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Since the first Star Wars film was re-released on VHS in 1981, director George Lucas has changed at least one element of every film with each new release, often causing a stir among the most loyal fans of the franchise. With the release of the 9-disc special edition Blu-Ray of episodes I-VI on September 16, Lucas has upset fans once again by making a number of changes to episodes IV, V, and VI.
Some of the most controversial changes are the addition of the word “NO!” two times to Darth Vader’s dialogue when he throws the Emperor over the edge in Return of the Jedi, the Ewoks’ eyes now blink, and Obi-Wan’s fake “Kryat Dragon” roar has been changed.
Not since Lucas decided to make Greedo shoot Han first in the Cantina in episode IV for the 1997 Special Edition have fans been so upset about the changes made to one of film history’s most popular series. Twitter has exploded with commentary on the subject, and there are even a number of Facebook pages dedicated to voicing their dissatisfaction with a number of Lucas’ decisions.
One of the most upsetting aspects of the changes is the fact that the original versions won’t be available on Blu-Ray. In 2006, after years of strong protest concerning the 1997 revisions, the original trilogy was released on DVD, but the quality of the picture was not improved.
Lucas has made it clear that he does not want the originals to be preserved. In a 1997 interview with American Cinematographer he stated that “[a] hundred years from now, the only version of the movie that anyone will remember will be the [Special Edition] version.” This view has left fans looking to purchase old copies of the original VHS tapes as a part of their protest against this mentality.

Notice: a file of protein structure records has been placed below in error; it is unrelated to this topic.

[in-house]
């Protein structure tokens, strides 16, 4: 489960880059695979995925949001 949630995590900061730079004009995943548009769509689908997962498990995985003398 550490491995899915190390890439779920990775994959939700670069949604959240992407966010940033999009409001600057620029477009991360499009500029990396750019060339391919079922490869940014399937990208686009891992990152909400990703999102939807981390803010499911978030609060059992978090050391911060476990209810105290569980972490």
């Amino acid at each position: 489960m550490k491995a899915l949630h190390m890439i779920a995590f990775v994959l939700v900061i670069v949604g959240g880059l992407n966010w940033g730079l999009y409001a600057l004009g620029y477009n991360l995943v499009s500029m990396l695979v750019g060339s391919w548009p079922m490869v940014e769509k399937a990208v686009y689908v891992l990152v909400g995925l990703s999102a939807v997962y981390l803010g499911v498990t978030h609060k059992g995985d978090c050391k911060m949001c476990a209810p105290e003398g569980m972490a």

Despite the strong dissatisfaction with many of the content changes, there are still a number of additions and revisions that have been mostly accepted by fans. Notably, the decision to change the puppet version of Yoda in episode I into a CGI version that more closely resembles the original trilogy has met general approval, both for continuity and visual appeal.
George Lucas has been on a quest to make his films better than they were originally, and to include aspects of the film to help make his newer Star Wars films match more closely with the original trilogy. The problem with this mentality is the huge number of fans that liked things the way they were, even with all of the flaws and mistakes.
Who knows, perhaps t-shirts protesting Darth Vader’s comical “no!” will become just as popular in a few years as “Han shot first” t-shirts are today. But unless Lucas makes a sudden change of heart, or loses the creative rights to his films, fans will have to accept whatever creative decisions George Lucas makes.
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